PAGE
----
BYOD: My Phone But My Boss’ Eyes And Ears. Will personal and enteprise apps on the same device make you more productive or paranoid?
The BYOD (Bring Your Own Device) movement has become an integral part of the enterprise. Data center networks now allow your store-bought phone or tablet to securely access company data and work applications–allowing you to do your job anywhere, anytime. You can install enterprise apps to input and manage company data from your own device. But with the blurring line between our personal phone or tablet and our interactions with our employer, some problems seem to be on the horizon.
Recently, a close friend who works for a very large company found out their company’s device apps report and track their movement and actions during their work day–sending reports to managers. A discovery made aware to them in a morale-eroding way. A berating phone call to employees from management who, under pressure to increase sales, revealed the existence of these tracking features on their devices as damning proof the employees weren’t working in the manner the company thought they should.
Besides communicating, “we don’t trust you” and “gotcha!” in one swoop, that surprising revelation instantly generated employee shock, device fear, betrayal, distrust and morale issues that company will be likely wrestling with for years to come.
This type of monitoring is possible as apps on your devices can have access to information constantly being recorded and stored on your phone or tablet. Personal info that’s logged manually and automatically–like your location or the time you clicked on a button or accessed data over your company’s network.
In this case, the tracking feature, part of a bigger sales management app, were on company-supplied devices. This means there likely isn’t anything illegal about the company’s actions or failure to share their ability to track upfront. But the real issue isn’t legality anyway. Rather, in a BYOD environment, where a mobile workforce will soon install more and more company related enterprise apps on their private phones or tablets, that could potentially spy on them, what will happen when employees wonder if that phone in their pocket is also looking over their shoulder?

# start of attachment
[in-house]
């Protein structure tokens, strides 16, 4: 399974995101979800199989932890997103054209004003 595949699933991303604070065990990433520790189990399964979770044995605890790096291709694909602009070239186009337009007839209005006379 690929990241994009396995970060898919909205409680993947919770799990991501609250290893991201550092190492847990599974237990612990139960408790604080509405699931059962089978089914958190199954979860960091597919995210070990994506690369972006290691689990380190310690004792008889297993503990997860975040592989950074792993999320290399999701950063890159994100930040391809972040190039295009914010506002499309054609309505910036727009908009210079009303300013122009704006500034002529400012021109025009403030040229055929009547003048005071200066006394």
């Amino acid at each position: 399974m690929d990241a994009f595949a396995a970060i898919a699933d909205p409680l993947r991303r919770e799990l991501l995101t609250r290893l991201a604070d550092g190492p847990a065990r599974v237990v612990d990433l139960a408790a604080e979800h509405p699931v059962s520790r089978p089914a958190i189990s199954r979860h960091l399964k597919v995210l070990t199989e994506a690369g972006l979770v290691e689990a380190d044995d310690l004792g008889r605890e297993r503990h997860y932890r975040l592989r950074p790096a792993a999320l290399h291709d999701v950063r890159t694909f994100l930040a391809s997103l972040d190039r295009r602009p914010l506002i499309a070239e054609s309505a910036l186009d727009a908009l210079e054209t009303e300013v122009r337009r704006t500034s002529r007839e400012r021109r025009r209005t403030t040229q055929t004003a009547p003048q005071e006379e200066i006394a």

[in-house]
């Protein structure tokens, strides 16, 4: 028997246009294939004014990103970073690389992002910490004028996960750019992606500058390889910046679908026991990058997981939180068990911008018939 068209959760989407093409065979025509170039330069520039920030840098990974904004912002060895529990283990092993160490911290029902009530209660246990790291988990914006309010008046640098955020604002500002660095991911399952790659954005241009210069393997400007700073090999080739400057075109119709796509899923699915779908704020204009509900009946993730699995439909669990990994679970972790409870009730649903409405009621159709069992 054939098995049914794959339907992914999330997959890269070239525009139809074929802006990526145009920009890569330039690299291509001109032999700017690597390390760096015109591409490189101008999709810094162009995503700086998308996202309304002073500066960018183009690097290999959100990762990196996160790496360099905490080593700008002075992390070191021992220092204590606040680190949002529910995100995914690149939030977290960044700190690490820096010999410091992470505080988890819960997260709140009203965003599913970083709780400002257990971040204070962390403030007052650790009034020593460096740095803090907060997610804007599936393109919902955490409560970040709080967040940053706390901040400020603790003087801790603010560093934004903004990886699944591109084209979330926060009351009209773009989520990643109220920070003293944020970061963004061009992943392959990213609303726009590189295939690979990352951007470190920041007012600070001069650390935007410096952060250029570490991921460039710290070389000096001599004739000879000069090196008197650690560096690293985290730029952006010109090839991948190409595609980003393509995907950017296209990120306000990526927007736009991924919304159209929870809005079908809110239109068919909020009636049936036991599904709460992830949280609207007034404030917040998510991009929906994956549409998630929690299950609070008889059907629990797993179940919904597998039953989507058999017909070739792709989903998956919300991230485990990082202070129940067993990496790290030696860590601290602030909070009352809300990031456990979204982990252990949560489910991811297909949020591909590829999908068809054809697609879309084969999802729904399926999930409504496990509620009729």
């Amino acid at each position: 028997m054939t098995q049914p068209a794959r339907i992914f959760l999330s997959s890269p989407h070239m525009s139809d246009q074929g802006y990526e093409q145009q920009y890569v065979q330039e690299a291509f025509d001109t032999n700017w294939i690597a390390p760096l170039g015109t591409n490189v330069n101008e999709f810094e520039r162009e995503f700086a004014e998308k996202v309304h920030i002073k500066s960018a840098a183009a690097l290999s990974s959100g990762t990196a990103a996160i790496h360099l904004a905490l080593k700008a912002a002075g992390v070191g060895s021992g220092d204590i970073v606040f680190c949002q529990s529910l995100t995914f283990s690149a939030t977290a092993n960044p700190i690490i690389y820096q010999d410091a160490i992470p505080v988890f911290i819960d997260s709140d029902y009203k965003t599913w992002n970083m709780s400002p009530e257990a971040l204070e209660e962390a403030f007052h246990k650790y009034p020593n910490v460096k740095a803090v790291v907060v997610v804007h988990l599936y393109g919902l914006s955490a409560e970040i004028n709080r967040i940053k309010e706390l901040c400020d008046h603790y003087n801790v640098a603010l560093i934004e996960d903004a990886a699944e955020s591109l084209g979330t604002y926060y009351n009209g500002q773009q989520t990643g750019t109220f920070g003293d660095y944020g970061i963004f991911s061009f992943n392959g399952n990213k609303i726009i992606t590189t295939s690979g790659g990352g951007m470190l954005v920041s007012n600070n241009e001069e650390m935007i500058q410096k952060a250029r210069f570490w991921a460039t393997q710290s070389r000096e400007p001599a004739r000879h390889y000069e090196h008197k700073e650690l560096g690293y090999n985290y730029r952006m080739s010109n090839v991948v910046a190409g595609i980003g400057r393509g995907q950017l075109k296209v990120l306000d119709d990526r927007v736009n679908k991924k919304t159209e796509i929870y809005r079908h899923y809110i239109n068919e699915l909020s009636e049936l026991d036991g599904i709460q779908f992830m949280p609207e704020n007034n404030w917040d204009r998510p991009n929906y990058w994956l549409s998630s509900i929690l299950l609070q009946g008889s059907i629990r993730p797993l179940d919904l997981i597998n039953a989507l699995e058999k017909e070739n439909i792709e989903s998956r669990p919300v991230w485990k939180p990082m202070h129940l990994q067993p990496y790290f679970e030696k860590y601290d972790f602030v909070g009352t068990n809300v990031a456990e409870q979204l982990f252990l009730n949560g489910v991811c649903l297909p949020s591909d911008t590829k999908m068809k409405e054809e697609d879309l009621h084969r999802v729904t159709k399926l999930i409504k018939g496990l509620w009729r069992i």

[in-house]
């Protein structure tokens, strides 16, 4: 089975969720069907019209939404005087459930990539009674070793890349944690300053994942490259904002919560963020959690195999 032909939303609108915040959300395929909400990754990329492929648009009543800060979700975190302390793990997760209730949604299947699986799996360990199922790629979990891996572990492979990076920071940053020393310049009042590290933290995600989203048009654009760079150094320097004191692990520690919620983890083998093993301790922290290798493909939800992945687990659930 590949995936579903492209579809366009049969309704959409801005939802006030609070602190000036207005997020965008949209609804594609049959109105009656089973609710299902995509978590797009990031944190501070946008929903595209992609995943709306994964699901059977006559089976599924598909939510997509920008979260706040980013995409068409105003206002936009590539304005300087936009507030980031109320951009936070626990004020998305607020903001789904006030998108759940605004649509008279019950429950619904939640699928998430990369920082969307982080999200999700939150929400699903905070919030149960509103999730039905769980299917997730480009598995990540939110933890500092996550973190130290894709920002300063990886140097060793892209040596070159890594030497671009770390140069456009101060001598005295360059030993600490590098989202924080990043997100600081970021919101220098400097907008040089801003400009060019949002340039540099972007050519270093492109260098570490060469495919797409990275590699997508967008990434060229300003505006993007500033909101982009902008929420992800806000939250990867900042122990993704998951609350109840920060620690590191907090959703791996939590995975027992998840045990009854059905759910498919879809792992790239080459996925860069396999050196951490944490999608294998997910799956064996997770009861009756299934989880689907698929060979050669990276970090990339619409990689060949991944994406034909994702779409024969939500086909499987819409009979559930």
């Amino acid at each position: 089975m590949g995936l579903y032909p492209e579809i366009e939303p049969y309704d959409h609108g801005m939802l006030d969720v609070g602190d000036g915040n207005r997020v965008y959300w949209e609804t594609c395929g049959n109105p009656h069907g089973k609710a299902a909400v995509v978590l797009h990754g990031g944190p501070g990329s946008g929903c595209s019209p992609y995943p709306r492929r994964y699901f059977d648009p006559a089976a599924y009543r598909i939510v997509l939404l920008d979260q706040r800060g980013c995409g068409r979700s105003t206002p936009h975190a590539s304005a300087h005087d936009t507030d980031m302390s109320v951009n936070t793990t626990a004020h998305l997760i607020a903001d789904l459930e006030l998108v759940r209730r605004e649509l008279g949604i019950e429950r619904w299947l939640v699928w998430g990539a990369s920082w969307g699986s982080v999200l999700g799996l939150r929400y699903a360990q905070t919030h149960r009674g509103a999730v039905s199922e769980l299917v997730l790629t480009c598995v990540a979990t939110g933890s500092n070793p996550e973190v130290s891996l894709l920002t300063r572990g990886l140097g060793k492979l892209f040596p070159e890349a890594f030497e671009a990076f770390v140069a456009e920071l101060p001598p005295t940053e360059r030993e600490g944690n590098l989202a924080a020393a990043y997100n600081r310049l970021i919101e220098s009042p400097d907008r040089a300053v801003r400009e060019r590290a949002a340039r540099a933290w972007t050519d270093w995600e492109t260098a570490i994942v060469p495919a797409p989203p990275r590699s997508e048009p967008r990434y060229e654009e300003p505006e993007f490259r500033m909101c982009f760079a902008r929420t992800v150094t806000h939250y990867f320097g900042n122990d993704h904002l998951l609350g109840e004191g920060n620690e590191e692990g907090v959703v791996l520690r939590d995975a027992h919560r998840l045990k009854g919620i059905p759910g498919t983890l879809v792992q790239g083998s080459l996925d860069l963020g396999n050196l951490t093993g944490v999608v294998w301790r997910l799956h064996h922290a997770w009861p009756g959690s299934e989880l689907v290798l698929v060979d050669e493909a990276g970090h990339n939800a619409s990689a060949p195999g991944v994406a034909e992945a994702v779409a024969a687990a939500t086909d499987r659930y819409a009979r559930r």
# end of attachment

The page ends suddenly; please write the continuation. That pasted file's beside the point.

I’ve seen this happen already. I’ve worked with clients with employees (who are highly tech savvy) afraid the software on their computers enable their employer to turn on their computer camera anytime to peek at them. Such events famously happened in Philadelphia schools as school administrators remotely turned on laptops loaned to students while the students had them in their homes. Many of my client’s employees, paranoid or not, tape over their laptop camera lenses. If they’re uneasy with their laptops, why won’t the capability or fear be played out on a phone or tablet?
It’s likely your personal device is on more than the 9-5 work day. Since your device is always gathering information are there rules or limitations to stop an employer from gathering or looking at data on your phone during your off hours from work?
Or what do you do if an app notification on your phone appears that says, “Company X App would like access to your contacts?”
Most commercial mobile apps or hackers in the case of camera control can do many of these things already. Fortunately, most reputable companies also ask for access to such personal data. As companies and their work-related apps make their way on to the personal real estate our tables and phones, will they do the same?
Or like the recent cases where employers demanded potential employees surrender their Facebook passwords to allow them to login and review their social history, if they ask, will the BYOD workforce feel comfortable saying “no?”
BYOD environments that blend the professional with the personal will have to navigate these issues. The decisions will decide if your phone or tablet makes you productive or paranoid?